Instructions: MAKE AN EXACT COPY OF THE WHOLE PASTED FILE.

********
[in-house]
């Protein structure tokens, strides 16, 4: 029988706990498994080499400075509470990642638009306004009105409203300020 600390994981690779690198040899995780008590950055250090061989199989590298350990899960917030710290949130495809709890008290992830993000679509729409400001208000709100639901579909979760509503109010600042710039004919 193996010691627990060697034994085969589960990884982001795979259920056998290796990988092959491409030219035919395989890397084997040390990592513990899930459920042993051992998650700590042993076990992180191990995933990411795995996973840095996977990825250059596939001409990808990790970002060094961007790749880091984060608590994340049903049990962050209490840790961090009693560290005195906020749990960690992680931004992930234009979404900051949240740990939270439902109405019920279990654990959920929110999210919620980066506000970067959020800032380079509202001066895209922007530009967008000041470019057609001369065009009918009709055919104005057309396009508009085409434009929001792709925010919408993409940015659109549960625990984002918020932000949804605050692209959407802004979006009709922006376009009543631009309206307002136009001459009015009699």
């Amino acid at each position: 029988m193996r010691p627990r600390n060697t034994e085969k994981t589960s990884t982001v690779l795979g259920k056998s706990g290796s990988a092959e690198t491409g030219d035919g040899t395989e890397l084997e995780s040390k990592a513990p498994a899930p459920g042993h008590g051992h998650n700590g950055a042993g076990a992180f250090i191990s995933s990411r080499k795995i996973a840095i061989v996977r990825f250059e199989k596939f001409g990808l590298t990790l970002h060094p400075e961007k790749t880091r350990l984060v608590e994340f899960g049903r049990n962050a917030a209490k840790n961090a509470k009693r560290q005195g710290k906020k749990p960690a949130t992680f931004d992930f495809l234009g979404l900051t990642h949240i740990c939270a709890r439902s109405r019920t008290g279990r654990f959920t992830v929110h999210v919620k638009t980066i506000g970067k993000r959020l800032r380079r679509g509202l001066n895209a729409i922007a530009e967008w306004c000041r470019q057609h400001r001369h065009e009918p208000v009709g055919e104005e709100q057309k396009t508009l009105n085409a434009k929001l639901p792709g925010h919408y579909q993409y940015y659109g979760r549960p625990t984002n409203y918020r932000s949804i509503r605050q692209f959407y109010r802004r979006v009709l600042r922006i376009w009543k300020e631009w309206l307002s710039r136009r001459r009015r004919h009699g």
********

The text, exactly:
[in-house]
């Protein structure tokens, strides 16, 4: 029988706990498994080499400075509470990642638009306004009105409203300020 600390994981690779690198040899995780008590950055250090061989199989590298350990899960917030710290949130495809709890008290992830993000679509729409400001208000709100639901579909979760509503109010600042710039004919 193996010691627990060697034994085969589960990884982001795979259920056998290796990988092959491409030219035919395989890397084997040390990592513990899930459920042993051992998650700590042993076990992180191990995933990411795995996973840095996977990825250059596939001409990808990790970002060094961007790749880091984060608590994340049903049990962050209490840790961090009693560290005195906020749990960690992680931004992930234009979404900051949240740990939270439902109405019920279990654990959920929110999210919620980066506000970067959020800032380079509202001066895209922007530009967008000041470019057609001369065009009918009709055919104005057309396009508009085409434009929001792709925010919408993409940015659109549960625990984002918020932000949804605050692209959407802004979006009709922006376009009543631009309206307002136009001459009015009699």
């Amino acid at each position: 029988m193996r010691p627990r600390n060697t034994e085969k994981t589960s990884t982001v690779l795979g259920k056998s706990g290796s990988a092959e690198t491409g030219d035919g040899t395989e890397l084997e995780s040390k990592a513990p498994a899930p459920g042993h008590g051992h998650n700590g950055a042993g076990a992180f250090i191990s995933s990411r080499k795995i996973a840095i061989v996977r990825f250059e199989k596939f001409g990808l590298t990790l970002h060094p400075e961007k790749t880091r350990l984060v608590e994340f899960g049903r049990n962050a917030a209490k840790n961090a509470k009693r560290q005195g710290k906020k749990p960690a949130t992680f931004d992930f495809l234009g979404l900051t990642h949240i740990c939270a709890r439902s109405r019920t008290g279990r654990f959920t992830v929110h999210v919620k638009t980066i506000g970067k993000r959020l800032r380079r679509g509202l001066n895209a729409i922007a530009e967008w306004c000041r470019q057609h400001r001369h065009e009918p208000v009709g055919e104005e709100q057309k396009t508009l009105n085409a434009k929001l639901p792709g925010h919408y579909q993409y940015y659109g979760r549960p625990t984002n409203y918020r932000s949804i509503r605050q692209f959407y109010r802004r979006v009709l600042r922006i376009w009543k300020e631009w309206l307002s710039r136009r001459r009015r004919h009699g």